October 30, 2009

Poetry Friday--"To Make a Prairie..."

Photo by Guerito


To make a prairie it takes a clover and one bee,--
One clover, and a bee,
And revery.
The revery alone will do
If bees are few.

~ Emily Dickinson ~

Don't you love the utter simplicity of this poem? Dickinson wrote dozens of poems about bees, but the above one is my favorite.

Here's a fun exercise. Write your own "to make a _____ it takes a _____" poem.

I tried to do justice to Dickinson's form. I hope it works!

With Apologies to Emily

To make a cat it takes a purr and a bit of fur...
A purr and fur.
Neurosis? Sure!
Within the angel's paw
Must hide a devil's claw.

© Diane Mayr, all rights reserved

If you write one of your own, please share it with us in the comments!

Biblio File is the host for this week's Poetry Friday Round-Up.

October 29, 2009

Inadequacy

The Miss Rumphius Effect blog has a poetry "stretch" on Mondays. I always read the stretch and on occasion I participate. This week's challenge is to create a Zeno. What's a Zeno? It's a new form created by J. Patrick Lewis.
A 10-line verse form with a repeating syllable count of 8,4,2,1,4,2,1,4,2,1. The rhyme scheme is abcdefdghd.
There were a number of examples to look at and I said to myself, how hard can this be?

Oh my. I spent at least three hours writing and rewriting and rewriting and starting over and writing. I'd get the syllables right, but find I had the rhymes in the wrong place. I'd get the rhymes right but find that the whole thing made absolutely no sense. By the time it hit midnight, I deleted it all and went to bed feeling totally inadequate, absolutely convinced that I am not a poet and never will be!

I'd encourage you to head over to Miss Rumphius Effect and give a Zeno a try. Good luck!

October 27, 2009

October 24, 2009

R.I.P. Soupy Sales

In my youth, I used to watch Soupy Sales. He was a favorite even though his jokes weren't always for kids. Soupy Sales died on Thursday at the age of 83.

Rather than talk about him, I thought I'd let you watch.



Simple and silly--YES!--but I laughed until tears ran when I watched it yesterday.

He was so much a part of the culture of the mid-60s. It wasn't a simple and silly time, but we needed his type of humor, and I thank him for the memories and the music..."Pachalafaka. Pachalafaka. They sing it all over Turkey."

October 23, 2009

Poetry Friday--What Happens Next


I was browsing through a book by Alison Hawthorne Deming called Genius Loci (Penguin Books, 2005) and came across a short poem that I found intriguing.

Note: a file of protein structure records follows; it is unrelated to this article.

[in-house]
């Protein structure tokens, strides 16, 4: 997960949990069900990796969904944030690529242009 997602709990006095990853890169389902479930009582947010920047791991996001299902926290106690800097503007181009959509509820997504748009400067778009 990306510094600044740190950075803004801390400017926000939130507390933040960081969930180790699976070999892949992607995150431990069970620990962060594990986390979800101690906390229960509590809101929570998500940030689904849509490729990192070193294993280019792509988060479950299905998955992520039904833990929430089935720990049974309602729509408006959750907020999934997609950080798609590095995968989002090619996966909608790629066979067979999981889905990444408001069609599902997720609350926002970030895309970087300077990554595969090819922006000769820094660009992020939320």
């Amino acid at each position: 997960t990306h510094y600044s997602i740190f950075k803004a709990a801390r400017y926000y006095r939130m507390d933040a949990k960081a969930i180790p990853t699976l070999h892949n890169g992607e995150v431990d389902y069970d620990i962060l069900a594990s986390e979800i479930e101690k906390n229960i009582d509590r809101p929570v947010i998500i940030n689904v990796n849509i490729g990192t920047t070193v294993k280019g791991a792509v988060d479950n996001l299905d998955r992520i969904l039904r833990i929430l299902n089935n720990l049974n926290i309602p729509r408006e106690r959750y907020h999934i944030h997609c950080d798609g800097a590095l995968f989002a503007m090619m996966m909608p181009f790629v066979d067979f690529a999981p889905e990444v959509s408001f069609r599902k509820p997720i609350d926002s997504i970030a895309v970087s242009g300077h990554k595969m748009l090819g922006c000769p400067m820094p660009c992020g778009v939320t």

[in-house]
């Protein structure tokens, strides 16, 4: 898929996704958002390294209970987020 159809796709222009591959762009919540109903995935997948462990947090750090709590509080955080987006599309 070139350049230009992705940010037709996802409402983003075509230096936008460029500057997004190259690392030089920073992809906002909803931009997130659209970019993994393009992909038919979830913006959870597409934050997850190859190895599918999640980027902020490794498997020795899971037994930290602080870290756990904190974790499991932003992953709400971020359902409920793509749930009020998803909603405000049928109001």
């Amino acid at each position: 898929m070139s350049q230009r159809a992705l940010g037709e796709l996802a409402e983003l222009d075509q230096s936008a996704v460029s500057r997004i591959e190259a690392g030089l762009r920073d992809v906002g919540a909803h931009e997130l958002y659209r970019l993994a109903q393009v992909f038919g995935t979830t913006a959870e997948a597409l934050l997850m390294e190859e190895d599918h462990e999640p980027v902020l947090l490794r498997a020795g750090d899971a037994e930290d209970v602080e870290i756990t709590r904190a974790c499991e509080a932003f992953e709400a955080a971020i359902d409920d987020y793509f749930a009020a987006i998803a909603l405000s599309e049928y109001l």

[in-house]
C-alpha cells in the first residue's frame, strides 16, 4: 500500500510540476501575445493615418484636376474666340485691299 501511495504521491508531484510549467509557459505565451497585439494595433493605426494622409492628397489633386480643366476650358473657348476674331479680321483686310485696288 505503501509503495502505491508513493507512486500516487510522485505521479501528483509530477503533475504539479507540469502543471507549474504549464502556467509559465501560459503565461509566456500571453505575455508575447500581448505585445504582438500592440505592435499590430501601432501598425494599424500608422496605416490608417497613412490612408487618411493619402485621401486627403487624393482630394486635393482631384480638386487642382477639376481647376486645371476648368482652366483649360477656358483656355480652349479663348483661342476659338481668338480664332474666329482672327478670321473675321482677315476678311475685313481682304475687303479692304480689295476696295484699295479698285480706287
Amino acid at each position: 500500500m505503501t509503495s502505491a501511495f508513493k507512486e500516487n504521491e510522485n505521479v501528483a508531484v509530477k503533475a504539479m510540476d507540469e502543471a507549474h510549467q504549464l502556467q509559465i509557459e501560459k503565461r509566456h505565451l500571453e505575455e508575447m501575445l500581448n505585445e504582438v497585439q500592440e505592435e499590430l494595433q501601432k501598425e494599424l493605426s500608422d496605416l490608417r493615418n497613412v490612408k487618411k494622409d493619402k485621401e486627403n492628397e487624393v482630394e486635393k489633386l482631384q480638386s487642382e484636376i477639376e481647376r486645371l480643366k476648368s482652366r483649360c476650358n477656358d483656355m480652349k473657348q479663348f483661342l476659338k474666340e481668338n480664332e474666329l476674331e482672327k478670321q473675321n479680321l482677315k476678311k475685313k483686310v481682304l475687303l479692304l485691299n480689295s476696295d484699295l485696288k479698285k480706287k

WHAT HAPPENS NEXT

Burned and wounded
he turns from her.
He is a god
and does not know
pain though now he
feels it where the
hot oil of her
lamp has spilled at
the juncture where
his wings begin
to bud and fledge.
It's the title that hooked me. There is no question mark. Is the wounding what happened next? If so, the reader is free to imagine what came before to bring it about--was it accidental or intentional? Or, should the reader speculate what will happen next? Will He remain earthbound since his wings are damaged, or will they heal allowing him to fly away from Her? So many possibilities! I like being able to construct a whole story from what we are given in these 41 words.

Another poem, "New Shoes, 1939," also invites the reader to speculate. It is evident from the opening lines that there is ambiguity ahead.
Is that a receipt
or a love note folded
on the open box?
Look for Genius Loci--there is more waiting to be discovered!

The Poetry Friday Round-Up is taking place at Big A little a.

October 21, 2009

Here's a Fun Idea!

At the Bath Central Library in the U.K., a month-long poetry event is taking place. Poet-in-residence, Alan Summers, has begun a challenge to produce a renga of 1,000 verses. You can read about it in this recent article.

Alan Summers looks over some of the verses contributed to the 1,000 Verses Renga project.


Summers is "Haikutec" on Twitter, and according to an 10/19 update, the project is "Already heading towards 600 verses..."

A renga is a poem written through a collaborative effort, in this case, the collaboration comes from poets around the world not just from those in Bath. You too, can take part. All you need do is submit a short 2 or 3 line verse. Follow the directions at Area 17.

If you're interested in learning more about the Japanese form of renga, a good place to start would be Jane Reichhold's AhaPoetry page on renga.


Photo courtesy Alan Summers.

October 20, 2009

October 16, 2009

Poetry Friday--The Anthologist



The Anthologist (Simon & Schuster, 2009) is a NOVEL by Nicolson Baker. So where's the Poetry Friday tie-in? The book's main character, Paul Chowder, is a minor poet (in his own words, "I'm a study in failure.") whose life in entangled in Poetry.

I have to say, The Anthologist is one of the strangest books I have ever read--and I like it. Sadly, I don't believe it has broad appeal. I don't think I'll be able to recommend a book about a poet, even if I do it with enthusiasm. People are going to look at me like I have three heads. The audience for it just isn't there, at least not in my library. But, the fact that you're reading this Poetry Friday post, obviously means you have an interest in poetry and poets!